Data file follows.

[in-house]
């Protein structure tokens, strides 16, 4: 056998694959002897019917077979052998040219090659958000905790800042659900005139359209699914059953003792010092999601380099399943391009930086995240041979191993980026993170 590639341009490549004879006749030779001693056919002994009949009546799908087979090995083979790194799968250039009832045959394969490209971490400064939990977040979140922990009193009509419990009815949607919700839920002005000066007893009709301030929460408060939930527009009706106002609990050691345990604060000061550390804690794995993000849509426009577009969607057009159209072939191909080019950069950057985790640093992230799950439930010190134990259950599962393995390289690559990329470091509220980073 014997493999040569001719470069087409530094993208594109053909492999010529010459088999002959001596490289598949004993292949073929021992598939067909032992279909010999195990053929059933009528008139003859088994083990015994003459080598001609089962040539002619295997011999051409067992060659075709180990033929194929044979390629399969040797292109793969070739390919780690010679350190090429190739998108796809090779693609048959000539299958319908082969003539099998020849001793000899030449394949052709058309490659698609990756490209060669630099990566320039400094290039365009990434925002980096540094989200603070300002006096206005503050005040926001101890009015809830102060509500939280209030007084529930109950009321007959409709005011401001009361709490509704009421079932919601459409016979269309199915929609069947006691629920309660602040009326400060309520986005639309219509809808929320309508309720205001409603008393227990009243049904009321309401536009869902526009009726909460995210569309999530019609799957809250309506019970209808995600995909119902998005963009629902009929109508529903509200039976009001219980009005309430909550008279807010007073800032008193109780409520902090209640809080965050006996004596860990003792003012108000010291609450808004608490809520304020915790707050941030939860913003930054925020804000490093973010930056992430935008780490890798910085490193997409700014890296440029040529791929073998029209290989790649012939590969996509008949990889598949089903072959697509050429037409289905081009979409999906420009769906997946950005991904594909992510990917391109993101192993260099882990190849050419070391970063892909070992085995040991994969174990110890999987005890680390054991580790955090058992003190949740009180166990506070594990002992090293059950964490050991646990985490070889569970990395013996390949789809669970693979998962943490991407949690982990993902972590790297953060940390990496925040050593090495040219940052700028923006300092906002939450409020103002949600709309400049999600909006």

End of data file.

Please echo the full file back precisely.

[in-house]
């Protein structure tokens, strides 16, 4: 056998694959002897019917077979052998040219090659958000905790800042659900005139359209699914059953003792010092999601380099399943391009930086995240041979191993980026993170 590639341009490549004879006749030779001693056919002994009949009546799908087979090995083979790194799968250039009832045959394969490209971490400064939990977040979140922990009193009509419990009815949607919700839920002005000066007893009709301030929460408060939930527009009706106002609990050691345990604060000061550390804690794995993000849509426009577009969607057009159209072939191909080019950069950057985790640093992230799950439930010190134990259950599962393995390289690559990329470091509220980073 014997493999040569001719470069087409530094993208594109053909492999010529010459088999002959001596490289598949004993292949073929021992598939067909032992279909010999195990053929059933009528008139003859088994083990015994003459080598001609089962040539002619295997011999051409067992060659075709180990033929194929044979390629399969040797292109793969070739390919780690010679350190090429190739998108796809090779693609048959000539299958319908082969003539099998020849001793000899030449394949052709058309490659698609990756490209060669630099990566320039400094290039365009990434925002980096540094989200603070300002006096206005503050005040926001101890009015809830102060509500939280209030007084529930109950009321007959409709005011401001009361709490509704009421079932919601459409016979269309199915929609069947006691629920309660602040009326400060309520986005639309219509809808929320309508309720205001409603008393227990009243049904009321309401536009869902526009009726909460995210569309999530019609799957809250309506019970209808995600995909119902998005963009629902009929109508529903509200039976009001219980009005309430909550008279807010007073800032008193109780409520902090209640809080965050006996004596860990003792003012108000010291609450808004608490809520304020915790707050941030939860913003930054925020804000490093973010930056992430935008780490890798910085490193997409700014890296440029040529791929073998029209290989790649012939590969996509008949990889598949089903072959697509050429037409289905081009979409999906420009769906997946950005991904594909992510990917391109993101192993260099882990190849050419070391970063892909070992085995040991994969174990110890999987005890680390054991580790955090058992003190949740009180166990506070594990002992090293059950964490050991646990985490070889569970990395013996390949789809669970693979998962943490991407949690982990993902972590790297953060940390990496925040050593090495040219940052700028923006300092906002939450409020103002949600709309400049999600909006």